Martin Scorsese’s Cape Fear is first and foremost a work-for-hire directing job; this doesn’t make it a lesser film, simply a movie he didn’t attach himself to from the beginning. Released 20 years ago this month, Cape Fear was the bookend to that other thriller released earlier in the year, Jonathan Demme’s The Silence of the Lambs. Yes, 1991 saw America’s top two filmmakers try their hands at psychological thrillers – adult horror stories, really – and the results were movies that wiped away the last remaining residue of ‘80s exploitation – mechanized shocks designed to elicit robotic responses. With Lambs, Demme, who had up to that point made a name for himself as the most humane of American directors, used his training from working for Roger Corman to execute an unrelenting serial-killer thriller. What made the movie special was Demme’s refusal to sacrifice humanity for easy scares. He turned the platonic doctor-patient relationship between Dr. Hannibal Lecter and F.B.I. trainee Clarice Starling into one of movie history’s unlikeliest love stories. Even when dealing with monsters like Hannibal the Cannibal or Buffalo Bill, Demme was incapable of seeing then as just monsters. He had to locate their humanity. With Cape Fear, Scorsese left behind his comfort zone of big-city streets to tell an intimate story of a seemingly normal family imploding. His ongoing exploration of sin and guilt – whether it is ever too late for a man who has done wrong to be saved – courses through every frame of Cape Fear. Both films were big hits, but while Lambs became a zeitgeist movie complete with a character cementing a permanent place in our collective imagination, Cape Fear might be, in hindsight, the more disturbing of the two.
nullFor some critics, Cape Fear was seen as a placeholder, an attempt by Scorsese to earn some financial security so he could make his more “personal” stories. (The film was produced by Steven Spielberg’s Amblin Entertainment, with Spielberg wanting to produce his friend’s most financially successful film. Cape Fear remained Scorsese’s top grosser until Gangs of New York.) Like The King of Comedy in 1983, Cape Fear was the follow-up to an artistic triumph for Scorsese. King came after Raging Bull; Cape Fear came after GoodFellas. It may be hard to believe, but even as critically acclaimed as GoodFellas was, it was still an underrated movie, and its decent box office showing gives little indication of the film’s current standing in the culture. (It would take Tarantino’s mix of violence and humor – and shock – for audiences to go back and re-evaluate the genius of GoodFellas.) Cape Fear was not Scorsese’s first instance as a work-for-hire director. Ellen Burstyn had picked him to direct her starring vehicle Alice Doesn’t Live Here Anymore. Of all the ‘70s feminist pictures, Alice remains the best precisely because it dares to suggest that the Burstyn character isn’t interested in a man to complete her. Scorsese also brought a sense of dangerous unpredictability, especially in the scenes with Harvey Keitel. In 1986 he directed The Color of Money, a hard-boiled character piece that checked in on “Fast” Eddie Felson from The Hustler. Yes, even Scorsese was seduced into making that go-to staple of the 1980s: a sequel. The movie allowed Scorsese to play with music cues, montages and the expectations of the sports movie formula. It also allowed him to deconstruct the movie star iconography of Paul Newman. (Along with Top Gun, it also helped Tom Cruise form his image as an All-American go-getter.) The Color of Money is a lot of fun, with Cruise and Mary Elizabeth Mastrantonio kicking its energy level into the stratosphere. (You can feel some of the energy leak out of the movie when they are off-screen.) But Scorsese and screenwriter Richard Price blink by not giving the audience what they want; the decision of not having a showdown between Newman and Cruise reeks of “integrity,” as if Scorsese couldn’t bring himself to completely surrender to Hollywood conventions. (Luckily Newman’s delivery of his last line saves the day. It’s a classic star exit.)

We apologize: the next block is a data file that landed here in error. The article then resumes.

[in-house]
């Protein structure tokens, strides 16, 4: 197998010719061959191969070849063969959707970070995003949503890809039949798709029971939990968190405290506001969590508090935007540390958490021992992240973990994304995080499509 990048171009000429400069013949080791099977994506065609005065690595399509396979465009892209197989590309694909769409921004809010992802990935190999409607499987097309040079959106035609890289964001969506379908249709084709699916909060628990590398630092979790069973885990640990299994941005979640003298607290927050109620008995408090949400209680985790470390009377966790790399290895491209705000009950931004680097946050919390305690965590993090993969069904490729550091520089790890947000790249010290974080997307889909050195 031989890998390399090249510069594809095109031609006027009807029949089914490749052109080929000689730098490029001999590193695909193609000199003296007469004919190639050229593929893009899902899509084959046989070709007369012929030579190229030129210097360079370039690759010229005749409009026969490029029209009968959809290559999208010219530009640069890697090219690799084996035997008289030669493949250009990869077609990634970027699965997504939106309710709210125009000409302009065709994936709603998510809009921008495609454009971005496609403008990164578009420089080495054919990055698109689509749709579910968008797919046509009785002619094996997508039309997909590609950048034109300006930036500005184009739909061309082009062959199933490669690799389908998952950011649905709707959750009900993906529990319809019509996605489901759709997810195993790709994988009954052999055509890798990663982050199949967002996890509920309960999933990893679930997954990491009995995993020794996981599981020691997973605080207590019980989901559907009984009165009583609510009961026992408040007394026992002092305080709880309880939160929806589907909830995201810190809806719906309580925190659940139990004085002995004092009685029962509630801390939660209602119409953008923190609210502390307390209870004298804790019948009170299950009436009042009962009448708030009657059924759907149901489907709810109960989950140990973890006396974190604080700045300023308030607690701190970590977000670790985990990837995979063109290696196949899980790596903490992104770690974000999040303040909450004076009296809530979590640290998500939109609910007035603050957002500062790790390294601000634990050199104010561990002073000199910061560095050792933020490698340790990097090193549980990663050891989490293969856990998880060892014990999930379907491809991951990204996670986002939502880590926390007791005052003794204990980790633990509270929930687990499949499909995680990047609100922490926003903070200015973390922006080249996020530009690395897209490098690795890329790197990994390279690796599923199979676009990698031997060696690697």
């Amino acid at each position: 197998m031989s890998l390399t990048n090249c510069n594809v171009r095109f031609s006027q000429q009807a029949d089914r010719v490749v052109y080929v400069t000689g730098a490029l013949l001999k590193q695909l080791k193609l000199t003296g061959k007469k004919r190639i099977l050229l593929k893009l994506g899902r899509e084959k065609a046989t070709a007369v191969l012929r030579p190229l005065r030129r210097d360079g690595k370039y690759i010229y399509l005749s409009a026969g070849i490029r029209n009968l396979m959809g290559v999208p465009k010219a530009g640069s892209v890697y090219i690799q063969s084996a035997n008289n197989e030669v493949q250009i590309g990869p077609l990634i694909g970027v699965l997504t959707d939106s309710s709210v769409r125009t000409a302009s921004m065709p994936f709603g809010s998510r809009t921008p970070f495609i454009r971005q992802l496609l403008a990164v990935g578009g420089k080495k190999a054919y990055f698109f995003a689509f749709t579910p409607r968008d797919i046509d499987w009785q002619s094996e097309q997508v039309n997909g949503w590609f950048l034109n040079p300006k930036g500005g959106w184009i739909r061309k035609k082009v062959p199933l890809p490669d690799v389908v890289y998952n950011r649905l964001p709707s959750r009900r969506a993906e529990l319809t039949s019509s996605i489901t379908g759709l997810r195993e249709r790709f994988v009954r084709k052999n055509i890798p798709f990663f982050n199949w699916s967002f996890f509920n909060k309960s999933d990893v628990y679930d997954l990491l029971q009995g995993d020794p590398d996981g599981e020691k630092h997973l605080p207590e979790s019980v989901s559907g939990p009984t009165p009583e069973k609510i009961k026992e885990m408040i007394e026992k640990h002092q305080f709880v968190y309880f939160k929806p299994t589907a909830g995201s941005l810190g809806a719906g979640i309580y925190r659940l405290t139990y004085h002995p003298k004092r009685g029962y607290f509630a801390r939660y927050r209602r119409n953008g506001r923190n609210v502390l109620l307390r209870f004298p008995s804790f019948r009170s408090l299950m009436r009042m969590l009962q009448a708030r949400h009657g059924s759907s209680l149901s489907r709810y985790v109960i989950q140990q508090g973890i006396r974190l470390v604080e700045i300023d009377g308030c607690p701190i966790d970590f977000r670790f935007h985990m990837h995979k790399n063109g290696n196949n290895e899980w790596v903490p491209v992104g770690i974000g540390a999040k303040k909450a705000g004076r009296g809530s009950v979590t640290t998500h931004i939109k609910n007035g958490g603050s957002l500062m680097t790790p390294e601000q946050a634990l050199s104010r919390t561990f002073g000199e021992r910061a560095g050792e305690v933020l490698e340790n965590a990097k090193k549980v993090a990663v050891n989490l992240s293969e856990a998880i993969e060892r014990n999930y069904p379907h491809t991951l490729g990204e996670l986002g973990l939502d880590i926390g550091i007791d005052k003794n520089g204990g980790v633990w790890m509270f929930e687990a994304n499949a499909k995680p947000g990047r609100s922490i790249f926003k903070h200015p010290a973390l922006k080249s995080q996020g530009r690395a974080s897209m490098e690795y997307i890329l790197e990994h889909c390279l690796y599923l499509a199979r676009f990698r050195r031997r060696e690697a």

But Cape Fear felt different. From the outside it looked like Scorsese might be going on autopilot by signing on to do a remake of a forgotten Gregory Peck star vehicle. The original Cape Fear was a somewhat soft adaptation of a lean piece of pulp by John D. MacDonald about a tight-knit family being terrorized by convicted rapist Max Cady (Robert Mitchum) who holds lawyer Sam Bowden (Peck) responsible for his conviction. Released barely a month after To Kill a Mockingbird, the sight of Peck as an upstanding family man and lawyer who’ll do anything to protect his family was already starting to define him. Director J. Lee Thompson did a solid job of clearly defining good and evil, with Peck as everyone’s protector. The wild card in the movie was Mitchum’s unsettling performance as a man entitled to seek revenge on someone he felt was impossibly upstanding. (With Peck in the role, we have no problem believing he’s flawless.) Mitchum was able to suggest his malevolent nature as almost a virus, capable of infecting even the most honest and innocent of people. Like Norman Bates, Mitchum’s Max Cady was a portent of a shift in society’s identification with weakness.

And it is Mitchum’s performance that’s the jumping-off point for the Scorsese version. (You can imagine a young “Marty” enjoying the squareness of the original, but really lighting up whenever Cady showed up.) The screenplay by Wesley Strick re-works both the book and original film and comes up with its own modern-day moral universe. Sam Bowden (Nick Nolte) is now a former public defender and currently a successful prosecutor in the affluent New South community of New Essex, North Carolina. Sam’s wife Leigh (Jessica Lange) is a graphic designer with just a trace of emotional instability, and their daughter Danni (Juliette Lewis) is your typical 15-year-old who retreats into music and talking on the phone to avoid her parents’ drama. The sly joke of this updated version of the Bowden family is that from the outside they look like your typical, well-adjusted family, and it isn’t until an outside force disturbs their delicate harmony that simmering resentments and old wounds come to the surface and threaten to destroy them.